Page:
No, divestment alone will not solve climate change, but divestment addresses the biggest obstacle to mitigating climate change — that is, the lack of political will. Divestment is a tactic that aims to stigmatize the fossil fuel industry, undermine its ability to influence policy, and trigger a shift away from dependence on fossil fuels. Divestment also raises awareness of the disproportionate impacts of climate change on developing nations, marginalized communities and people of color, and the future generations, who bear the least historical responsibility for its cause. Previous divestment campaigns, from apartheid to tobacco, successfully lobbied for restrictive legislation affecting stigmatized firms.

Divestment is compatible with a sound portfolio. In fact, investing in fossil fuels is counter to the schools fiduciary duty. Fossil fuels are in structural decline — i.e. the industry models are not sustainable. Peabody Energy, the largest coal company in the world, has lost more than 85 percent of its value in the last 12 months. California’s public pension funds incurred a massive loss of $5 billion in the last year alone from their holdings fossil fuel companies, while the Massachusetts public pension fund lost more than a half a billion dollars.

Fiduciary duty is also tied to intergenerational equity. Salem State must do its part to ensure our children’s lives are not defined by climate chaos. Sustainability is one of the three guiding principles of SSU’s 2013-2016 Strategic Plan. The plan states, “We take the long view. We understand that the decisions we make today will have repercussions for the generations that follow.” Divestment not only provides us with an opportunity to adhere to our mission statement, it also sends a signal to our students that political and social activism is not only legitimate, but also critical in addressing the climate crisis.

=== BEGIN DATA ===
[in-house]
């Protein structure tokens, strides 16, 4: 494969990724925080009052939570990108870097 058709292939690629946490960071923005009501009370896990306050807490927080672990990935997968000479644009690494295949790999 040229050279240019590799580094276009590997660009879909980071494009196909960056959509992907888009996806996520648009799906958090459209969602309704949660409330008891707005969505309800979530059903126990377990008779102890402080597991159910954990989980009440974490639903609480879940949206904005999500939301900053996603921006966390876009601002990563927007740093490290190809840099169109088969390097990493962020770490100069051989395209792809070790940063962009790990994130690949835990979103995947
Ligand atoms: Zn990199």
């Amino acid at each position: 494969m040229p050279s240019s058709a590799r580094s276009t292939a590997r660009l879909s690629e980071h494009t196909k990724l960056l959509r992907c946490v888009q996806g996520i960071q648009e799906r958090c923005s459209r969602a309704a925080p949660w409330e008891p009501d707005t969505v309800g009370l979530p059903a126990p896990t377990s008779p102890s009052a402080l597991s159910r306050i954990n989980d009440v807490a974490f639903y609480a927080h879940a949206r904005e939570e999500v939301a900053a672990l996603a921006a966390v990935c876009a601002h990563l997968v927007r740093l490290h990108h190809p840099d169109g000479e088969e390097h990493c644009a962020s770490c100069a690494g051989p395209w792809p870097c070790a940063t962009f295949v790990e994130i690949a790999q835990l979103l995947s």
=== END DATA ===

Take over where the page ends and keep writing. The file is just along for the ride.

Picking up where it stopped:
Universities have a moral responsibility to show leadership for our students and the North Shore in a time of unprecedented transition. Some argue that universities should stay out of politics – but to invest in fossil fuels, and decline responsibility for climate action, is itself a political act. If universities do not play a leading role in guiding society through the transition to a sustainable human existence, who will?

Archbishop Desmond Tutu, apartheid campaigner and advocate for divestment stated, “If you are neutral in situations of injustice, you have chosen the side of the oppressor”. In 50 years from now people will look back on our time with disbelief for the lack of action on a clear and present danger. Salem State has the opportunity to be on the right side of history, to align our values with our mission, and not passively wait for others.

Dr. Noel Healy is founder of SSU Faculty For Divestment and assistant professor of geography at Salem State University.